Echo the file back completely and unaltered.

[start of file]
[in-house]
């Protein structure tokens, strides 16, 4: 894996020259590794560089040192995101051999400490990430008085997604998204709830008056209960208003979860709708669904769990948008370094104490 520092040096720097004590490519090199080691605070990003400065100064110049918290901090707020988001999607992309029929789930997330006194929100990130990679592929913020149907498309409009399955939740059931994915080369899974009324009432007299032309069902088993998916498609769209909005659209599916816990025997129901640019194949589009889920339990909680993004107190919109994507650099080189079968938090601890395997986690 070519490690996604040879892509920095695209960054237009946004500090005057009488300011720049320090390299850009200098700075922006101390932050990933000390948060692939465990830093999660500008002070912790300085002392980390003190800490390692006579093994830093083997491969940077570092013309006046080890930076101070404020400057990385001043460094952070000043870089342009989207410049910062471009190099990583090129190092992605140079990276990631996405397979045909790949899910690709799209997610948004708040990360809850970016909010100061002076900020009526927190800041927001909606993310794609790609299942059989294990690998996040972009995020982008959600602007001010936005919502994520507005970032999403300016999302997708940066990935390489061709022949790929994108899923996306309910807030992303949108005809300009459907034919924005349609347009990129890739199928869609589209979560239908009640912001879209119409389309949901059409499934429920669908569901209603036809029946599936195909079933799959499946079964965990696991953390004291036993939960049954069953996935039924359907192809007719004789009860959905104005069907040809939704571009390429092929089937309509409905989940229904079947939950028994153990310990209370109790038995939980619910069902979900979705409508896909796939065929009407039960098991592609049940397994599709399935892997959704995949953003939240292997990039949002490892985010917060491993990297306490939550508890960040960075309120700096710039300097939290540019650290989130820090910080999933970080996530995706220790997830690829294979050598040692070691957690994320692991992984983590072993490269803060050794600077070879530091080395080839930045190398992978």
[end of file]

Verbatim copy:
[in-house]
């Protein structure tokens, strides 16, 4: 894996020259590794560089040192995101051999400490990430008085997604998204709830008056209960208003979860709708669904769990948008370094104490 520092040096720097004590490519090199080691605070990003400065100064110049918290901090707020988001999607992309029929789930997330006194929100990130990679592929913020149907498309409009399955939740059931994915080369899974009324009432007299032309069902088993998916498609769209909005659209599916816990025997129901640019194949589009889920339990909680993004107190919109994507650099080189079968938090601890395997986690 070519490690996604040879892509920095695209960054237009946004500090005057009488300011720049320090390299850009200098700075922006101390932050990933000390948060692939465990830093999660500008002070912790300085002392980390003190800490390692006579093994830093083997491969940077570092013309006046080890930076101070404020400057990385001043460094952070000043870089342009989207410049910062471009190099990583090129190092992605140079990276990631996405397979045909790949899910690709799209997610948004708040990360809850970016909010100061002076900020009526927190800041927001909606993310794609790609299942059989294990690998996040972009995020982008959600602007001010936005919502994520507005970032999403300016999302997708940066990935390489061709022949790929994108899923996306309910807030992303949108005809300009459907034919924005349609347009990129890739199928869609589209979560239908009640912001879209119409389309949901059409499934429920669908569901209603036809029946599936195909079933799959499946079964965990696991953390004291036993939960049954069953996935039924359907192809007719004789009860959905104005069907040809939704571009390429092929089937309509409905989940229904079947939950028994153990310990209370109790038995939980619910069902979900979705409508896909796939065929009407039960098991592609049940397994599709399935892997959704995949953003939240292997990039949002490892985010917060491993990297306490939550508890960040960075309120700096710039300097939290540019650290989130820090910080999933970080996530995706220790997830690829294979050598040692070691957690994320692991992984983590072993490269803060050794600077070879530091080395080839930045190398992978």